Privacy purists prickle at T-Mobile US plan to proffer people's personal web, app pursuits to ad promoters

Moz urges ISPs told to commit to opt-in data usage – as if one more scolding might make a difference in decades of opt-out


In the wake of a T-Mobile US privacy policy change that will automatically share US users' web and mobile app data with marketers, Mozilla, the Electronic Frontier Foundation, the Internet Society, and others, have published an open letter asking internet service providers to do more to promote privacy, particularly as it applies to the DNS data that reflects online interaction.

"Every single ISP should have a responsibility to protect the privacy of its users – and as mobile internet access continues to grow, that responsibility rests even more squarely on the shoulders of mobile ISPs," the privacy-oriented organizations said in a statement.

T-Mobile US's privacy policy revision, which also applies to acquired Sprint customers and Metro by T-Mob subscribers, was published in February but has only recently received widespread attention. People who don't want to share their data now have around six weeks to opt out.

"[S]tarting April 26, 2021, T-Mobile will begin a new program that uses some data we have about you, including information we learn from your web and device usage data (like the apps installed on your device) and interactions with our products and services for our own and third-party advertising, unless you tell us not to."

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T-Mobile US insists this information will not be linked to a subscriber name or identifier that directly identities the individual, but only to a mobile advertising identifier or other unique identifier, as if there would be no way to link the identifier to a person.

The telco has defended its policy revision by noting that many people prefer targeted ads because they find them to be more relevant. A 2016 study [PDF] from the Internet Advertising Bureau, a not-entirely disinterested party, found that 71 per cent of consumers surveyed prefer ads aimed at their interests.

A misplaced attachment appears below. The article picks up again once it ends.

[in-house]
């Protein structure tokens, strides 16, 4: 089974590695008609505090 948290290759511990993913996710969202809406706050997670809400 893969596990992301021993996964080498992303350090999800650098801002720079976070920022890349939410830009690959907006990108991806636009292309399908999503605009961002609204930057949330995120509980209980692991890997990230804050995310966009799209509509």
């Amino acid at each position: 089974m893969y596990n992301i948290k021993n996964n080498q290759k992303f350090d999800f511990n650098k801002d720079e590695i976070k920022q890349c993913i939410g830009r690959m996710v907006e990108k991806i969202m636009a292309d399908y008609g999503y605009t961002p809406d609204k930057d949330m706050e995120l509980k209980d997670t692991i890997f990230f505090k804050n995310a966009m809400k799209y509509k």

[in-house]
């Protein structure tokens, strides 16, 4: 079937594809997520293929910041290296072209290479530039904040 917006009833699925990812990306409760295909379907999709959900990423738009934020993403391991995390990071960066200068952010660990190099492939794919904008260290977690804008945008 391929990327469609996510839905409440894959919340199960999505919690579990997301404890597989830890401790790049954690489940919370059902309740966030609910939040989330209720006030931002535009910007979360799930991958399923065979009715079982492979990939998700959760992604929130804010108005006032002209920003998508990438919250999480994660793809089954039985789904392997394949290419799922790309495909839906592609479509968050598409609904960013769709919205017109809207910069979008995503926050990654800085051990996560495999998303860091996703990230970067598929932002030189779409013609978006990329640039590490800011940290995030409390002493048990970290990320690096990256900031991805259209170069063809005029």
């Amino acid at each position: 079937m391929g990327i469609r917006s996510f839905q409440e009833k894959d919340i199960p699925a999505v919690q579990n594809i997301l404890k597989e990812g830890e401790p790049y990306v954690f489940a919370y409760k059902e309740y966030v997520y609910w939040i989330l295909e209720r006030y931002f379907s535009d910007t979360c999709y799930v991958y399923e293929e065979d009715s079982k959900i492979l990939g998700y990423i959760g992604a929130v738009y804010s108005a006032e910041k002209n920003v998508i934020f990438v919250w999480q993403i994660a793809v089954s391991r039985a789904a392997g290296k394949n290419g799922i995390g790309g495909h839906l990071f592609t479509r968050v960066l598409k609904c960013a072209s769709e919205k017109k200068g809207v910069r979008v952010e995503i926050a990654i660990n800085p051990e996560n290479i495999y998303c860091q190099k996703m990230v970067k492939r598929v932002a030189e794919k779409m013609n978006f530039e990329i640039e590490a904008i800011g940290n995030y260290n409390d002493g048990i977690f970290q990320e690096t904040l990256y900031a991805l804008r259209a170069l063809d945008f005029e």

At the same time, many people express the opposite opinion. A 1,000 person survey [PDF] conducted by polling firm Greenberg Quinlan Rosner earlier this year, however, found that 81 per cent of respondents support "[banning] companies from collecting people's personal data and using it to target them with ads."

A duty of care

The advocacy groups in their letter argue that internet service providers, particularly mobile carriers, need to limit how long they retain data and to be more transparent in how they store it and how it gets shared.

"We believe each and every customer paying for your internet service has the right to determine how their personal data will be used, on an opt-in basis," their letter says.

The privacy-focused orgs has asked for three commitments: To use DNS consumer data only for DNS resolution, unless the customer has opted for other uses; to delete DNS data after 24 hours unless the customer has opted to allow the data to be used for legitimate security purposes; and to refuse to sell, share, or license access to customer data without explicit informed consent.

"We are at a tipping point in consumer demand for stringent privacy protections and clear, honest communication from companies about how personal data is handled, modified, and stored," the letter says.

"Given the growing awareness among consumers about privacy issues, and constant news about data breaches and inappropriate data use by companies in many industries, this marks an opportunity for service providers to explicitly use privacy as a key selling point – using it as a competitive differentiator. "

AT&T, T-Mobile US, and Verizon did not immediately respond to requests for comment. ®


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